Not every room needs a focal point, but when one really does, you can feel what it’s lacking. It can feel lifeless, without personality, scattered, and styleless. There are plenty of ways to add some style to the home, but you should ignore the tried, test, and true tactics. This includes adding a focal point. Here, we’re going to look at exactly what focal points are and what their purpose is, as well as some steps you can take to find yours.
What is a focal point?
There are a few different definitions of focal point, but when it comes to decor, it describes the point of interest. It’s where the guest or viewer’s eye is most likely to be drawn. Some rooms have natural focal points, others don’t so you might need to make them yourself. Without any kind of point of focus, it can feel like the room is a little underdesigned and put together without much of any plan. Being able to immediately draw the viewer’s gaze to any specific part of the room also allows you to deliver your room’s style in very little time, which can make for a much more impactful effect.
Play off of your architectural features
Some rooms will have features that are immediately a little eye-catching and by styling those features, you can heighten their impact, rather than having to fight against it to create a focal point elsewhere. The prime example of this is the fireplace. Most fireplaces already in homes are large and bulky enough, with additional mantel details and texture, to be designed to act as the focal point. There are plenty of ways to decorate a fireplace, whether it’s actively used or has been sealed up for years. Adding pictures along the top, placing knick-knacks on either side of the fireplace itself, and the like can help you make it much more attention-catching if that is the aim.
Make good use of the wall
Your room has four walls and one of them is likely to be taken up by the windows. But what about the other walls? Are any of them looking particularly featureless and are large enough to look a little out of place if they’re bare? If that’s the case, then there are various ways to style them to help them pop and draw attention. Adding some cladding can turn it into a feature wall without too much effort, whether it be a brick effect, wood, or otherwise. If you don’t want it to create as much of a contrast to the other walls, then a nice wall gallery can make a big difference. Choose not only interesting art and photos but frames that pop off the wall so as to draw attention, as seen at frames.co.uk. Choose photos or art that feels personal to you to help give it a sense of warmth and importance, too.
Create a vignette
Perhaps you don’t have any areas that can serve as an obvious and effective focal point. How about creating one of your very own, instead? A vignette is a small visual statement that can be put anywhere in the room but typically rests on surfaces such as tables, desks, fireplace mantles, windowsills, and so on. They are constructions that are made of items that are specifically selected and placed to create a specific kind of atmosphere or statement. Often, they are a more dense display of the style that is to be found in the rest of the room. As such, consider the theme behind the overall style of the room, what objects can best represent that style, and consider creating your own vignette out of them.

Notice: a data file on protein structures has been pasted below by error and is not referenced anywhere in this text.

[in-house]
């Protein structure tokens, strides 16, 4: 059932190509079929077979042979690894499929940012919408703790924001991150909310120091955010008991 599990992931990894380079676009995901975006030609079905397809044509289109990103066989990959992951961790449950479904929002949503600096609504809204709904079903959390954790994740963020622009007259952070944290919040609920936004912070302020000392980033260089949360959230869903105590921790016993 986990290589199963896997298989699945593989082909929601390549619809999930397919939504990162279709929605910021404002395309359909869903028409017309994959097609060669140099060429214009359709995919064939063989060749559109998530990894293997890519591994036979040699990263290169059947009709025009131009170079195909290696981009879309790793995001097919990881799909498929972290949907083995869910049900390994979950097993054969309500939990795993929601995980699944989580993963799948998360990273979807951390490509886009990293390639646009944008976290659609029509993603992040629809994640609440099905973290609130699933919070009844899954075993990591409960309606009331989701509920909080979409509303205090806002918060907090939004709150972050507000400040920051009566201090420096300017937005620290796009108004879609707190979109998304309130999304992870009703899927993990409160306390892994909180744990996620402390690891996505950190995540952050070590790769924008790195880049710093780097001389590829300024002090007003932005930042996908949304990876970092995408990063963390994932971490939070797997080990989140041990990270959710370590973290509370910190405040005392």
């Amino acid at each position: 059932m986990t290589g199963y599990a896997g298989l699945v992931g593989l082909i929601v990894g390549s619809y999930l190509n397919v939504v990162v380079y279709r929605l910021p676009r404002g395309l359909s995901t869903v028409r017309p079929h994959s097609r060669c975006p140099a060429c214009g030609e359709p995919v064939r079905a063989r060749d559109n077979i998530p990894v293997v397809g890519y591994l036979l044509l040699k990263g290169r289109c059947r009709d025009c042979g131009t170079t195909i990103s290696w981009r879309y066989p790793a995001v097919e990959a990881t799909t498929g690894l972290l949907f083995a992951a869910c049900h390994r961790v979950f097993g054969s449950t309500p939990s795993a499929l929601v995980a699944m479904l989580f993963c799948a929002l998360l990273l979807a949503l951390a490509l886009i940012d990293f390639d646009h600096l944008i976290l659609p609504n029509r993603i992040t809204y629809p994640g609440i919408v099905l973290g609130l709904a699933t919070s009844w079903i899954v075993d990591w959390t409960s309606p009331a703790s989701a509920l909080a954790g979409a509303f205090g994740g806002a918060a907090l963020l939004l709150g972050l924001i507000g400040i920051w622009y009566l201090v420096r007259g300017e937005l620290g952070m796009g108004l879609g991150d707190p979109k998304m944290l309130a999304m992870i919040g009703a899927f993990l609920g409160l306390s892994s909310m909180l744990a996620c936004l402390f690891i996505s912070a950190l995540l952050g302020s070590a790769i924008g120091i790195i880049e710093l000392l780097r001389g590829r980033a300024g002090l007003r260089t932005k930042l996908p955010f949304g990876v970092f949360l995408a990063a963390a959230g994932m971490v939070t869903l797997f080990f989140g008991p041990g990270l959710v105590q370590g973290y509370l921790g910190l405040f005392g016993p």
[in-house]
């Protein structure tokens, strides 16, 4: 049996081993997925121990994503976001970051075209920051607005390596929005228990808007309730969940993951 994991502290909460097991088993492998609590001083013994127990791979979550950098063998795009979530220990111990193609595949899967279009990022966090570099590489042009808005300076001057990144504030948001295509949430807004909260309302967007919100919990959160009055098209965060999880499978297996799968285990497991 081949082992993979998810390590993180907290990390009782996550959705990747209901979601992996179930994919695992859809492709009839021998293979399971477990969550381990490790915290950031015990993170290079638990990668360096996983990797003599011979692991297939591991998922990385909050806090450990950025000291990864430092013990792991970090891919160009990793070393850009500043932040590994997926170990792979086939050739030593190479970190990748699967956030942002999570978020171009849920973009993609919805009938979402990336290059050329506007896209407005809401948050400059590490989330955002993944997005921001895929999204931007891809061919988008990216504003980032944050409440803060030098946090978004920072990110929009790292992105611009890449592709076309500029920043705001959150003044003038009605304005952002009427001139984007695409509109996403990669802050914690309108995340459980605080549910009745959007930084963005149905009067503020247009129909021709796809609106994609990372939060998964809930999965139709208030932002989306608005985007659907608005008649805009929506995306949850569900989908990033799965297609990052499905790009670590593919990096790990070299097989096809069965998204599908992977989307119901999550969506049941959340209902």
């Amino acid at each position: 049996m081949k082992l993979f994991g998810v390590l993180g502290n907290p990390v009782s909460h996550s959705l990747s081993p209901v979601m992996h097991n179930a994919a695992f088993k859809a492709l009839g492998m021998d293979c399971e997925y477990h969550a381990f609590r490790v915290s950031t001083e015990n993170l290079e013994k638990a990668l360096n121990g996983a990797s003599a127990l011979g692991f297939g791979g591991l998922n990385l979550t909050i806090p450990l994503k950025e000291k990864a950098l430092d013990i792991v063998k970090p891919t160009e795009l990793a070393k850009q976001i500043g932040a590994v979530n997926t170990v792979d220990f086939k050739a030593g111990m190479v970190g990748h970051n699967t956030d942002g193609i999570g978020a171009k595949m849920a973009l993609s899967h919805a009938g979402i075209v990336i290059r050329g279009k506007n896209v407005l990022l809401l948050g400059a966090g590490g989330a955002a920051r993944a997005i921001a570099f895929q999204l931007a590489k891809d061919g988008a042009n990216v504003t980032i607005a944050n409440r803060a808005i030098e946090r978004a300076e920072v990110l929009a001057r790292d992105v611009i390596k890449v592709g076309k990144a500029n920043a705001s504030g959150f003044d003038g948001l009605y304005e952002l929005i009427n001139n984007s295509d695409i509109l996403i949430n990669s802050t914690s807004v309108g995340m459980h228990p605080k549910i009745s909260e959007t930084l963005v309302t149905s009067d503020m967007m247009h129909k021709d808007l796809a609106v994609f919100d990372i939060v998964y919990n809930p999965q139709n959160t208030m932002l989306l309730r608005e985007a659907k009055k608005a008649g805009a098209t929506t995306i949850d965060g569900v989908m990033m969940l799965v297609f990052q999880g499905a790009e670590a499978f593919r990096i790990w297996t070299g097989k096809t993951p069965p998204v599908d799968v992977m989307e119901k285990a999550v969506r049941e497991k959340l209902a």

Jooj up the windows
You don’t have to ignore the walls with the windows in them, either. Rather, if none of the other walls makes for a particularly good focal point, then windows are another good idea of an architectural feature that you can add a little extra punch. You can do this by choosing more interesting window treatments as seen at smithandnoble.com, but you can also make use of the window sills, whether as a place for a vignette or for a more natural approach by hosting some houseplants there.
Highlighting your best pieces of furniture
The furniture in the room can just as easily become a focal point as anything else, you just need to take a moment to bring a little extra focus to it. If the piece of furniture that immediately gains attention is the coffee table, for instance, then putting a rug under it and a vignette on top of it, even a small one, can take advantage of that attention. If it is, instead, a couch, then you can add a little visual pop with a throw, some decorative pillows, and even by placing decor elements to its sides, such as tall houseplants that bring the attention close to it.
Avoid using the TV as a focal point
One of the challenges of the average modern living room (or most rooms in the home for a lot of people) is that the television can be something of a focal black hole. There are ways to style the TV itself, such as decorating around it or placing it within a frame that adds a little more style to the room. However, if you have a larger TV and you don’t want it to be the focal point of the room, then you should consider ways to cover it up, instead. Storage with doors that close over the front of it can make sure that the TV isn’t being an attention vampire when you’re not actively watching it.
A focal point creates a visual draw for the room that helps to inform the rest of its style. It gives your gaze somewhere to rest and is the perfect opportunity to deliver your personal tastes in a small and focused punch without having to overwhelm the entire room.